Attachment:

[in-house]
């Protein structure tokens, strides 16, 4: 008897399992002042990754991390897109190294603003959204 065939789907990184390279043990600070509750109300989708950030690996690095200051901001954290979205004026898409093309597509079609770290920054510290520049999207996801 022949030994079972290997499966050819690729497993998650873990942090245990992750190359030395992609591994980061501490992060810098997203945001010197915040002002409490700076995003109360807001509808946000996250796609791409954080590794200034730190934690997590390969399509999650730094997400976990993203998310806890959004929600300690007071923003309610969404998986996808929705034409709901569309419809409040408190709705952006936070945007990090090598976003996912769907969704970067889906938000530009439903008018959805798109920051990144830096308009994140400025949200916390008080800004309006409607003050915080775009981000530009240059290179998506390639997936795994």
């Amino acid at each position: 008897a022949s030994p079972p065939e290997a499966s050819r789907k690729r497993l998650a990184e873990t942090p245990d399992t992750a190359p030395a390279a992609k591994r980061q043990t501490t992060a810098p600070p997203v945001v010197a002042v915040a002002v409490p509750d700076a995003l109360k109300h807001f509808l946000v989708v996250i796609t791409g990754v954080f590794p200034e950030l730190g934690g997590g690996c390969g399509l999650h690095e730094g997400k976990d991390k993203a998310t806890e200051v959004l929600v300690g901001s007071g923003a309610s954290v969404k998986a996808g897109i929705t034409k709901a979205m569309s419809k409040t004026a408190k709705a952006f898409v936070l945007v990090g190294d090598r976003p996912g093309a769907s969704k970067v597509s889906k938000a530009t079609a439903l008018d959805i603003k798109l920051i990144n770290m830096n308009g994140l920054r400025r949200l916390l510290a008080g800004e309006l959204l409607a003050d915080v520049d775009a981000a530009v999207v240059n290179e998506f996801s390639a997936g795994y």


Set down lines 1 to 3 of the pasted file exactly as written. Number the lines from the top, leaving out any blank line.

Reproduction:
[in-house]
């Protein structure tokens, strides 16, 4: 008897399992002042990754991390897109190294603003959204 065939789907990184390279043990600070509750109300989708950030690996690095200051901001954290979205004026898409093309597509079609770290920054510290520049999207996801 022949030994079972290997499966050819690729497993998650873990942090245990992750190359030395992609591994980061501490992060810098997203945001010197915040002002409490700076995003109360807001509808946000996250796609791409954080590794200034730190934690997590390969399509999650730094997400976990993203998310806890959004929600300690007071923003309610969404998986996808929705034409709901569309419809409040408190709705952006936070945007990090090598976003996912769907969704970067889906938000530009439903008018959805798109920051990144830096308009994140400025949200916390008080800004309006409607003050915080775009981000530009240059290179998506390639997936795994």
């Amino acid at each position: 008897a022949s030994p079972p065939e290997a499966s050819r789907k690729r497993l998650a990184e873990t942090p245990d399992t992750a190359p030395a390279a992609k591994r980061q043990t501490t992060a810098p600070p997203v945001v010197a002042v915040a002002v409490p509750d700076a995003l109360k109300h807001f509808l946000v989708v996250i796609t791409g990754v954080f590794p200034e950030l730190g934690g997590g690996c390969g399509l999650h690095e730094g997400k976990d991390k993203a998310t806890e200051v959004l929600v300690g901001s007071g923003a309610s954290v969404k998986a996808g897109i929705t034409k709901a979205m569309s419809k409040t004026a408190k709705a952006f898409v936070l945007v990090g190294d090598r976003p996912g093309a769907s969704k970067v597509s889906k938000a530009t079609a439903l008018d959805i603003k798109l920051i990144n770290m830096n308009g994140l920054r400025r949200l916390l510290a008080g800004e309006l959204l409607a003050d915080v520049d775009a981000a530009v999207v240059n290179e998506f996801s390639a997936g795994y």